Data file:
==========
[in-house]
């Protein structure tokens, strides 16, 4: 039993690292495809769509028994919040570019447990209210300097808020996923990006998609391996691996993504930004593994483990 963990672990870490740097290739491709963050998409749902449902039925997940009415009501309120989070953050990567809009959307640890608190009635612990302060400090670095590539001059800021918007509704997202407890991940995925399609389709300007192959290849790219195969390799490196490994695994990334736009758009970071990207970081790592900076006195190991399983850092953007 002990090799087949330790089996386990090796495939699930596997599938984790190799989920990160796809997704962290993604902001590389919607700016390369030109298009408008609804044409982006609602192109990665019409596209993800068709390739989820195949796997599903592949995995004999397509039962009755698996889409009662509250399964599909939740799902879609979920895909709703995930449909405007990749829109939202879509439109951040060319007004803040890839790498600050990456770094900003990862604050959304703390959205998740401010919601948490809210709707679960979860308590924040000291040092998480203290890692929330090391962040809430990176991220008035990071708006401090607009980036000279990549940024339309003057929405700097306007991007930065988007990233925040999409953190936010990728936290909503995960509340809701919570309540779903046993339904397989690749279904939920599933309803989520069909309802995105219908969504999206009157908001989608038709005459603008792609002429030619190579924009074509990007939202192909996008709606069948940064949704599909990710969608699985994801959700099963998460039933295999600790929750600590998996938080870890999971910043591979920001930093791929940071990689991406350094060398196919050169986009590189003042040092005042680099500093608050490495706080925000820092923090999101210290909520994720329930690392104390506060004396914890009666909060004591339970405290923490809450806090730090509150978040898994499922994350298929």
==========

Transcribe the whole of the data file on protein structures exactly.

[in-house]
């Protein structure tokens, strides 16, 4: 039993690292495809769509028994919040570019447990209210300097808020996923990006998609391996691996993504930004593994483990 963990672990870490740097290739491709963050998409749902449902039925997940009415009501309120989070953050990567809009959307640890608190009635612990302060400090670095590539001059800021918007509704997202407890991940995925399609389709300007192959290849790219195969390799490196490994695994990334736009758009970071990207970081790592900076006195190991399983850092953007 002990090799087949330790089996386990090796495939699930596997599938984790190799989920990160796809997704962290993604902001590389919607700016390369030109298009408008609804044409982006609602192109990665019409596209993800068709390739989820195949796997599903592949995995004999397509039962009755698996889409009662509250399964599909939740799902879609979920895909709703995930449909405007990749829109939202879509439109951040060319007004803040890839790498600050990456770094900003990862604050959304703390959205998740401010919601948490809210709707679960979860308590924040000291040092998480203290890692929330090391962040809430990176991220008035990071708006401090607009980036000279990549940024339309003057929405700097306007991007930065988007990233925040999409953190936010990728936290909503995960509340809701919570309540779903046993339904397989690749279904939920599933309803989520069909309802995105219908969504999206009157908001989608038709005459603008792609002429030619190579924009074509990007939202192909996008709606069948940064949704599909990710969608699985994801959700099963998460039933295999600790929750600590998996938080870890999971910043591979920001930093791929940071990689991406350094060398196919050169986009590189003042040092005042680099500093608050490495706080925000820092923090999101210290909520994720329930690392104390506060004396914890009666909060004591339970405290923490809450806090730090509150978040898994499922994350298929």